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Define $G(n,\frac12)$ to be a graph on $n$ vertices where each edge has a $\frac12$ probability of being formed. We may compute the number of subgraphs of $G(n,\frac12)$ isomorphic to, say, $K_3$ as follows.

$K_n$ has $\binom{n}{3}$ such subgraphs; we can enumerate them as $H_1,\cdots, H_{\binom{n}{3}}$ and define $$X_i=\begin{cases} 1 & H_i\subseteq G(n,\frac12) \\ 0 & \text{otherwise}\end{cases}$$ to obtain $\mathbb{E}[X] = \sum_i \mathbb{E}[X_i] = \binom{n}{3}\left(\frac12\right)^3$.

But how can we count the number of induced subgraphs isomorphic to $K_3$?

It appears that the graph removal lemma gives me what I want for very special cases, but it is beyond the scope of my graph theory course. Surely there has to be a simpler approach when we are interested in "simple" subgraphs like $P_n$, $C_n$, or $K_n$.

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  • $\begingroup$ $K_3$ might not be the best example for what is generally an interesting question, because all copies of $K_3$ in a graph are induced :) $\endgroup$ Mar 13, 2021 at 23:08

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I think this is right...

For any smaller graph $H$, with $k$ vertices and $e$ edges, $$ \begin{align} \mathbb E[\text{# subgraphs $\cong H$}] &=\binom{n}k\frac{k!}{|\operatorname{Aut}(H)|}(1/2)^{e} \\ \mathbb E[\text{# induced subgraphs $\cong H$}] &=\binom{n}k\frac{k!}{|\operatorname{Aut}(H)|}(1/2)^{k(k-1)/2} \end{align} $$ $\binom{n}k\frac{k!}{|\operatorname{Aut}(H)|}$ counts the number places $H$ can appear in $G$; you choose the vertices, given them names, and note that two re-namings which result in the same $H$ should not be counted twice. The only difference is that having an induced subgraph requires the edges not present in $H$ to not be present in $G$ as well, leading to extra factors of $1/2$.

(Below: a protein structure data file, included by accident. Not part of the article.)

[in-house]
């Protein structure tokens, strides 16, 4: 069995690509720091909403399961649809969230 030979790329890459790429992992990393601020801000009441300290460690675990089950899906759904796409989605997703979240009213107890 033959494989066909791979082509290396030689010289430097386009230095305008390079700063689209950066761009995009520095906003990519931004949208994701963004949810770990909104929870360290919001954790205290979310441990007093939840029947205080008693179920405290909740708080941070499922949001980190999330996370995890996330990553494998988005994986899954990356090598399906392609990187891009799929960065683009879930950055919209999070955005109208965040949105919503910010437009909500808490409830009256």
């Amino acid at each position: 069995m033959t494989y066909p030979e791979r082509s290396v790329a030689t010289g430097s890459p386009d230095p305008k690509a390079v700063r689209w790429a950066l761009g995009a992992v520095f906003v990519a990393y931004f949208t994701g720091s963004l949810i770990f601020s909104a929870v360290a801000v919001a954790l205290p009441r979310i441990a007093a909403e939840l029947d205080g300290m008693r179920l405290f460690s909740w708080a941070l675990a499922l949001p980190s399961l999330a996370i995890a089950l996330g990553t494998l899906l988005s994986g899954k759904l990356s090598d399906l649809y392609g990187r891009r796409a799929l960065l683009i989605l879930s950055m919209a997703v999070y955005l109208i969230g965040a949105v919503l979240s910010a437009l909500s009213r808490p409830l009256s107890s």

Some examples:

  • If $H$ is a complete graph, then $|\operatorname{Aut}(H)|=k!$, so you get $\binom{n}{k}(1/2)^{k(k-1)/2}$ in either case.

  • If $H$ is a cycle, then $|\operatorname{Aut}(H)|=(k-1)!$ so you get either $\binom{n}{k}\cdot k(1/2)^{n}$ subgraphs, and $\binom{n}{k}\cdot k(1/2)^{n(n-1)/2}$ induced subgraphs, on average.

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  • $\begingroup$ Just to clarify: in your first example, did you mean to write $\binom{n}{k}(1/2)^{k(k-1)/2}$? $\endgroup$
    – sosgraf
    Mar 13, 2021 at 10:10
  • $\begingroup$ @sosgraf indeed I did! $\endgroup$ Mar 13, 2021 at 15:33

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